solinear wrote:

Simply have actual combat attribute (to represent the person''s hardiness maybe) and the sword skill. Otherwise, if you have 2 people, both with sword skill of 9 (all trained), mace skill of 9 (all combat), training attrib of 9 and combat attrib of 9, where is the difference between using a sword in combat (which he has no real combat experience) and a mace (which he would be extremely experienced in combat with)? None. Without having 2 fields for combat and training skill points, you won''t be able to tell the difference in any database, no matter how fancy it is.

There’s a misconception here. The people you described have both spent 9 months training in the gym with swords, and 9 months in the field fighting wars with their maces. Do you honestly believe that when they put down their mace and pick up their sword that they suddenly forget those 9 grueling months in the field, with blood and guts and war all around them? No. Because of their 9 months of EXPERIENCE, they are no longer “green” soldiers, and it has nothing to do with their training. It has to do with experience. You can be taught a skill, but you can only experience an environment. This is why boot camp ends up with troopers crawling through mud with live fire being poured over their heads. So they can get a little bit of combat experience in a pseudo-safe environment (they are after all live rounds).

solinear wrote:

Player a realizes that H2H is very hard in combat, but sword is very easy. However, H2H is much better than sword when you get to high levels. So he goes out and uses his sword up to level 10 in combat, also getting his combat up to 10 in the process, then trains his H2H skill up to 10. Result: He has a more effective character because of what is considered an exploit in any other game (or in other words, the engine loaned itself to cheating easily).

An exploit? Cheating? What you’ve described is real life. If I enter the military and spend 10 years as an infantryman, and actually fight real people in real combat situations and live through it, then you could say I’m a veteran. Say I then take martial arts classes for another 10 years. Did I suddenly lose my 10 years of combat experience? If I’m dropped in a combat situation without my weapon(s), am I not still more effective than a 10 year martial artist who has never seen combat?

Thanks again for the dialogue. Keep it coming! I really appreciate it.

Care,
Chris Rasmus

Florida, USA
RTS Engine in Development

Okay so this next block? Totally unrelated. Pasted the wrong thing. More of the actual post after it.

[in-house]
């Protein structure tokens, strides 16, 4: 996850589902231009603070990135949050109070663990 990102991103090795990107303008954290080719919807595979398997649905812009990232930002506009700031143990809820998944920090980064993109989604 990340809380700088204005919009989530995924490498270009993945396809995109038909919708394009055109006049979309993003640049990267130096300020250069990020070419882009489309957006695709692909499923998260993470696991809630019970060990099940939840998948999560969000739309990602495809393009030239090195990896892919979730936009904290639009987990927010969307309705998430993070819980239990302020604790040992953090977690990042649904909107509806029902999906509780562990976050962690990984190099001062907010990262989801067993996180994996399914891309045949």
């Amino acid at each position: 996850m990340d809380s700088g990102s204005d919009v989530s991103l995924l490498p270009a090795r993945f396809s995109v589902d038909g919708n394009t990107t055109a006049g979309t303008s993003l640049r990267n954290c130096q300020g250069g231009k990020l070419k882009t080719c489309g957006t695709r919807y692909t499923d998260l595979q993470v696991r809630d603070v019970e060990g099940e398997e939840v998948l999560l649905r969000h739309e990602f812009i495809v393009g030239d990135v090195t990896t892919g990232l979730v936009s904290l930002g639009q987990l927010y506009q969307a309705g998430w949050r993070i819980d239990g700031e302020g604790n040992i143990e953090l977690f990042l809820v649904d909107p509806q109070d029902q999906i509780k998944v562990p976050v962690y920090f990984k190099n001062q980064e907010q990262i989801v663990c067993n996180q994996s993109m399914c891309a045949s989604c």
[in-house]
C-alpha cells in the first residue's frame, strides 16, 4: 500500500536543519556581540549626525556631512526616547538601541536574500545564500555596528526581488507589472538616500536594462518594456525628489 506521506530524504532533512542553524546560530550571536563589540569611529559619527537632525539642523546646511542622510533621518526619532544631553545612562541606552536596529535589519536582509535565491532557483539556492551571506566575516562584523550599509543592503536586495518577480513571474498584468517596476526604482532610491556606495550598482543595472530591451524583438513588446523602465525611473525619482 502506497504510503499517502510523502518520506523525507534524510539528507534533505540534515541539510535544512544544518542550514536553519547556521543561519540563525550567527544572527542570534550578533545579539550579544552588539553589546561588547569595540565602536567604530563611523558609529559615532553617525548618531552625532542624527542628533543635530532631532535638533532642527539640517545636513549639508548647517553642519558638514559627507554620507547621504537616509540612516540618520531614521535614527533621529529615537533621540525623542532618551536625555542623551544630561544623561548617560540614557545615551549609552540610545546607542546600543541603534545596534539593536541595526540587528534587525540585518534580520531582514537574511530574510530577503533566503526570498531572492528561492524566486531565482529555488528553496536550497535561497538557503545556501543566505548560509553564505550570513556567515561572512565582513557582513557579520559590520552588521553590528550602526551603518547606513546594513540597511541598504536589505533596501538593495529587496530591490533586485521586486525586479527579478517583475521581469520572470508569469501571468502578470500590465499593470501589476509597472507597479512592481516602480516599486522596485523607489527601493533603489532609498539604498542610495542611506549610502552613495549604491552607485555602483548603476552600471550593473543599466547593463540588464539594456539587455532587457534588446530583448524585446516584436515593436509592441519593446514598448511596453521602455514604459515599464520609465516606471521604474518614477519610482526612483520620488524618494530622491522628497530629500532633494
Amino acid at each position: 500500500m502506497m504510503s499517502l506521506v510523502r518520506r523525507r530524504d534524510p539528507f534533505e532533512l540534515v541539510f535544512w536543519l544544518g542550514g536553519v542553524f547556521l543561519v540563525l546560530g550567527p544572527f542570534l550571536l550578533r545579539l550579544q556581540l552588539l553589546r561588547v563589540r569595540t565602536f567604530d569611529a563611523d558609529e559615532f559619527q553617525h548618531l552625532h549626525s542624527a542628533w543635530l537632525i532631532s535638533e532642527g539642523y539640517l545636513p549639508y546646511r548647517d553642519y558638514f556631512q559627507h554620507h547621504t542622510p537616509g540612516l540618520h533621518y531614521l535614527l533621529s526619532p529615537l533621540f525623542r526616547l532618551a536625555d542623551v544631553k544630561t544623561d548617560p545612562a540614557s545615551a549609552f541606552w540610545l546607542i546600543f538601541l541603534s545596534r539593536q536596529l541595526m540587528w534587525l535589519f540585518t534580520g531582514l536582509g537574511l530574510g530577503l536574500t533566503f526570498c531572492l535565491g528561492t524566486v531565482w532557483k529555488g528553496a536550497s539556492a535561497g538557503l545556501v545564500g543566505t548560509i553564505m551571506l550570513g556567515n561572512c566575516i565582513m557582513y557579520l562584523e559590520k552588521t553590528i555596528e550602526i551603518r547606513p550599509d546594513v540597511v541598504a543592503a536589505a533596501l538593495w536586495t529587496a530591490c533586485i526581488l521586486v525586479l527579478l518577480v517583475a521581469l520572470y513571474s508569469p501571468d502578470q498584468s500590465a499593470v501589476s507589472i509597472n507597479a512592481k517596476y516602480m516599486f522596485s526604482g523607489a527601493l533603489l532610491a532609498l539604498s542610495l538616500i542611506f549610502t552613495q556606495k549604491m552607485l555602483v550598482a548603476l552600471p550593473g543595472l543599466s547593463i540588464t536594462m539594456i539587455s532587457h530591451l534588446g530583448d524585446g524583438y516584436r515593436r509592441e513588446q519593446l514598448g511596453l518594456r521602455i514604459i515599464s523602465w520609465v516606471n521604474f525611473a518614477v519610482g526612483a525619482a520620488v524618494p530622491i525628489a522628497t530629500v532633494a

http://www.knology.net/~heaven
Jesus is LORD!

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"An exploit? Cheating? What you’ve described is real life. If I enter the military and spend 10 years as an infantryman, and actually fight real people in real combat situations and live through it, then you could say I’m a veteran. Say I then take martial arts classes for another 10 years. Did I suddenly lose my 10 years of combat experience? If I’m dropped in a combat situation without my weapon(s), am I not still more effective than a 10 year martial artist who has never seen combat?"

Yes. But not as effective as a martial artist will be with comat expierence in martial arts. Sure, you might not pull your blows back, but you might simply not know how much force it takes to break bones.

While I get what yo''re talking about. And I understand the system you''re going after (and frankly, might enjoy it more than some exisiting ones) the whole thing just seems like a little bit of an artificial divider to me.

If you want a better example, compare an archer to a swordsman. Or, a pilot to a swordsman. The situations can become very seperate. Just keep an eye out for them.

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The problem I think everyone here sees with the system is that you''re trying to model a very complicated concept with a simple single statistic. You''re leaving out many very important factors:

1) Courage. Would a person be more likely to be afraid of him and 10 buddies taking on 2 soldiers, or an Omaha-beach type scenario? I don''t care how much military experience they had... in the latter, I''m sure even the most experienced soldier would be just as afraid as the naive rookie (maybe moreso, since they know more what could happen). If a man has been in 50 battles, but in every one simply hung back while everyone else did the work until the enemy was weak enough for him to sneak in and snag the kill, would his combat rating increase?

2) Type of training. Sure -- the training stat would work if all training were equivalent. But a person could be just as skilled with a gun if they were out shooting birds in a field as they could running drills in the Army. Since both are considered "training", does that make the duck hunter as combat-ready as the soldier with no combat experience (except for the training he has in combat simulation)?

3) Stat ambiguity. You''ve got a problem here in that the player would have no clue what this "combat" stat was, or why his fighter with a level 60 sword skill was fighting worse than a magician with a level 30 skill just because the magician had been in alot of battles and had just recently started to learn the sword. So, either you could expose the stat entirely, making the program seem a little too much like math, or hide it entirely and have the above ambiguity problem. Either way obviously treads on the game''s fun factor.